Recalling a Dark Secret of the Slave Trade, Buried in the Deep
Scheepvaart Museum Reveals Tragedy of the Leusden
By NINA SIEGAL Published: July 1, 2013
AMSTERDAM — On Jan. 1, 1738, the Dutch West India Company slave ship Leusden, carrying nearly 700 African men, women and children through Surinam, got caught in a terrible storm. Fearing that the captives would scramble for the few lifeboats, the captain ordered the crew to shut the ship’s hold and lock the Africans below deck.
Six hundred and sixty-four people were suffocated or drowned while the boat sank and the crew escaped. It was the greatest tragedy of its kind in the Atlantic slave trade, the historian Leo Balai said, with a death toll almost five times that of the next largest: the massacre of 132 slaves on the Zong, a British-owned ship that was transporting slaves from Africa to Jamaica in 1781. They were thrown overboard for insurance money.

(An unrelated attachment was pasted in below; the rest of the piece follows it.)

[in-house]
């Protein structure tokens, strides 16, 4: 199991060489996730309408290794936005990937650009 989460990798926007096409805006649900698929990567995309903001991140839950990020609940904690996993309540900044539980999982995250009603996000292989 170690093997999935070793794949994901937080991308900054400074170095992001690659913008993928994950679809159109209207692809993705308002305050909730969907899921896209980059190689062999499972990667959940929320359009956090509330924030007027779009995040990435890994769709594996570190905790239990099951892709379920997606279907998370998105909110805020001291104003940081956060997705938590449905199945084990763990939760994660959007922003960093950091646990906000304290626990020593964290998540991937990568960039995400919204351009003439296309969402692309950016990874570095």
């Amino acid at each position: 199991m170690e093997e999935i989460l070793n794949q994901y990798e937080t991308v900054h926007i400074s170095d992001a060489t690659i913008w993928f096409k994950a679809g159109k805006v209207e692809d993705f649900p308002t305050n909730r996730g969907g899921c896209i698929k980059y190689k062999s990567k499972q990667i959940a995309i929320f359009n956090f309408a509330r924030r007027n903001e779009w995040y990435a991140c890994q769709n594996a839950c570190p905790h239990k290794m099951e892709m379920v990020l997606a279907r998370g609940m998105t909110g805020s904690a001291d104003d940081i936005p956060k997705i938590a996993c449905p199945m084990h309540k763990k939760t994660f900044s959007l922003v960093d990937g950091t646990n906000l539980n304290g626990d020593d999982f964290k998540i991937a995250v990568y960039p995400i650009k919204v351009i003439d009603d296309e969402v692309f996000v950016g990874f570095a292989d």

“The story of the Leusden was never told in Holland,” Mr. Balai said. “It was the largest murder case in the history of the slave trade, but no one ever talked about it.”
It is now the subject of an exhibition at the Scheepvaart Museum, the maritime history museum here. The interactive exhibition takes visitors below deck on the ship before taking them above deck to meet the captain and other people who benefited from the Atlantic slave trade.
The four-room exhibition is based on a Ph.D. thesis that Mr. Balai, who is Surinamese Dutch and whose ancestors were enslaved, published in 2011, resulting from five years of research in the Dutch national archives in The Hague.